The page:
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Too Small to See? A Nobel for 3 Who Pioneered

By Shlomo Maital

  Nobel chemisry

The 2014 Nobel Prize for chemistry was won by two Americans and a German: Eric Betzig, Stefan Hell and William Moerner. Their work greatly extended our vision into the smallest of molecules, in part enabling nanotechnology.

     Hell, born in Romania, heads a Max Planck Institute in Gottingen, Germany. Moerner is from Stanford University; and Betzig, from the Howard Hughes Institute in Virginia.

   According to CNN: “Back in 1873, science believed it had reached a limit in how much more of a detailed picture a microscope could provide. At the time, microscopist Ernst Abbe said the maximum resolution had been attained.”   As with so many Nobel prizes, the three winners simply did not accept the statement, “we’ve reached the limit —   no more can be done.”

   The three scientists, according to the Nobel Prize Committee, did this: “….Due to their achievements, the optical microscope can now peer into the nanoworld,” the committee said.   “The importance can’t be overemphasized: Now, scientists can see how proteins in fertilized eggs divide into embryos, or they can track proteins involved in Alzheimer’s or Parkinson’s diseases.”    

   Betzig and Moerner found a way to make single molecules ‘glow’ using fluorescent microscopy.   Hell found a way to use two laser beams to make the molecules glow.   This is creative thinking. Rather than conventionally illuminate molecules with photons, why not make the molecules themselves into little ‘lamps’?

     “Guesswork has turned into hard facts and obscurity has turned into clarity,” the Nobel Committee added.   The work of the three has “blurred the boundary between chemistry and biology”, by enabling us to see right inside single molecules.

   Thank you, scientists!

The Three Intersecting Circles of Innovation

By Shlomo  Maital    

convergence

  My attention was recently drawn to a three-year-old report, done by MIT scholars, for the health science research community.  The report is  The Thid Revolution:  The Convergence of the Life Sciences, Physical Sciences and Engineering.   The authors, which include stellar figures like Profs. Phillip Sharp and Robert Langer,  argue that “convergence will be the emerging paradigm for how medical research will be conducted in the future.”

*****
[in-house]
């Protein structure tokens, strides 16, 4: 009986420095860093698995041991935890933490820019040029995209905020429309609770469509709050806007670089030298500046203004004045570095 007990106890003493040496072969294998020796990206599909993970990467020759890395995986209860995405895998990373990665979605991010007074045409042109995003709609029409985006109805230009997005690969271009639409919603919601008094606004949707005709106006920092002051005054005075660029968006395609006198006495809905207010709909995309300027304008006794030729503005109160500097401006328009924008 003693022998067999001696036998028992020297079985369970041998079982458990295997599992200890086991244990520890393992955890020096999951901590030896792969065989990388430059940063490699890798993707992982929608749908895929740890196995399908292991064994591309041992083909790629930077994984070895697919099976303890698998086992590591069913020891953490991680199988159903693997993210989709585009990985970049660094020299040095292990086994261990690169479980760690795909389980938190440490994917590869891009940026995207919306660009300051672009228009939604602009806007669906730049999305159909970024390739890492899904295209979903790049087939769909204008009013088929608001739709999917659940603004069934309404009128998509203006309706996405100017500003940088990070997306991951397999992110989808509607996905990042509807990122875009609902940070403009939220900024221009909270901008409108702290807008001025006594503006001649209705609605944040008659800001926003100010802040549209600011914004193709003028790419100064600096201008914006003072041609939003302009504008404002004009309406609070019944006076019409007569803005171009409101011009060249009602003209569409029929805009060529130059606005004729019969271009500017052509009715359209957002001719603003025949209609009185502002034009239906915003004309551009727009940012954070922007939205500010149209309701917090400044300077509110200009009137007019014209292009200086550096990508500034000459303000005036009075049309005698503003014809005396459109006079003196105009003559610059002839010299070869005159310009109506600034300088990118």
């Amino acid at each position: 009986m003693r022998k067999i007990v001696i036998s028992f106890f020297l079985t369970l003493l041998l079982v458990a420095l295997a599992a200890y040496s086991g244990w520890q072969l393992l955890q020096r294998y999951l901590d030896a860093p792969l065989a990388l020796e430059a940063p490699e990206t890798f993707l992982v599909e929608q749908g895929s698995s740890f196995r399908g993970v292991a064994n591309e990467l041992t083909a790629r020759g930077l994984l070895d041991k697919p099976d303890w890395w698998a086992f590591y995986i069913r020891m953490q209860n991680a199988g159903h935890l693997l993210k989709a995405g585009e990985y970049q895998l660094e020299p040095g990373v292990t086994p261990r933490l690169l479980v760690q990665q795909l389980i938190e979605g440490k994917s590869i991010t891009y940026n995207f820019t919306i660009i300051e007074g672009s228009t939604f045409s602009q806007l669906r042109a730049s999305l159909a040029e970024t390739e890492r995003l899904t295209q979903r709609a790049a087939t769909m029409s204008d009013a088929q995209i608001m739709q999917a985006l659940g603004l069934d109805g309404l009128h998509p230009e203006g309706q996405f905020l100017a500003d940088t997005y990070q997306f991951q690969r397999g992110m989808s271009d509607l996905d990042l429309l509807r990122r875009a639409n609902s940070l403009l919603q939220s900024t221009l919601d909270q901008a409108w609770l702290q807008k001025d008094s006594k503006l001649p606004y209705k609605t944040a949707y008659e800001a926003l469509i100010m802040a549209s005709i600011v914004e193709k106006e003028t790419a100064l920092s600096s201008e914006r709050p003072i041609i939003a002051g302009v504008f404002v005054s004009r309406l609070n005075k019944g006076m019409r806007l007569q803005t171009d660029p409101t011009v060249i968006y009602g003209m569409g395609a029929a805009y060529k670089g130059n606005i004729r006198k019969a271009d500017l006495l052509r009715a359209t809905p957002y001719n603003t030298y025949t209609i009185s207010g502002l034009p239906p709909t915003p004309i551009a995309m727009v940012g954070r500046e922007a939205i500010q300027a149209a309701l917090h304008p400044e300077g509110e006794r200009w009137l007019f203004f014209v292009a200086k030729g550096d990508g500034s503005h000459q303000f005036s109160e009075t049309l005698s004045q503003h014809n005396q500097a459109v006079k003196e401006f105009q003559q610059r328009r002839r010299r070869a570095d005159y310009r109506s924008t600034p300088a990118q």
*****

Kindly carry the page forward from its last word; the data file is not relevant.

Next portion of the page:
In order for this convergence to happen, they say, we will not “not simply collaboration between disciplines but true disciplinary integration.”

    Today, the structure of nearly all the universities in the world is obsolete, ancient, creaky and counterproductive.  It is based on faculties, which are silos that work in direct opposition to convergence.   The exceptions are research institutes that are cross-disciplinary, specifically nanotechnology. My university has a Nanotechnology Center that draws scholars from many disciplines, and the resulting integration has been tremendously productive.   A small example:  Prof. Hossam Haick, whose discipline is chemical engineering, but who has harnessed nanotechnology, electronics, chemistry, physics and engineering to produce an ‘electronic nose’, which can sniff cancer molecules, for instance.   He recently delivered the first course in Arabic, on Coursera, on nanotechnology.   

      Structure is not strategy, it is sometimes said.  But, sometimes it is.  Let’s change the structure of universities.  Let’s find a way to restructure them, so that each faculty member has a very clear area of expertise, a clearly-defined discipline, but also has broad knowledge of other fields and above all,  works as part of a convergence interdisciplinary team.  And for this to work, their offices have to be adjacent…. Despite IT and networking, nothing beats face-to-face conversations over coffee.  

      Convergence poses a big challenge to those who would innovate.  You need to achieve two conflicting goals, both of which are highly challenging.

    First, as Nobel Laureate Dan Shechtman repeatedly urges, you must become expert, truly expert, at SOMEthing….  his expertise was in electron microscopy, and it enabled him to overcome fierce opposition to his discoveries, and ultimately win the big prize.   You need deep knowledge in at least one field or sub-field.

   Second, you need to become curious and learn a great many things about a great many fields, not in depth but sufficient to understand them.  You need wide knowledge, surface knowledge, in just about everything.   Even if you have team members who have deep knowledge, it still helps a lot to innovate if you have basic understanding of other, distant disciplines. 

    In future, all the major breakthroughs will occur at the point of convergence among several disciplines.  In order for you, innovator, to be there,  you need to acquire depth, and breadth. 

    Good luck!

  

Blog entries written by Prof. Shlomo Maital

Shlomo Maital

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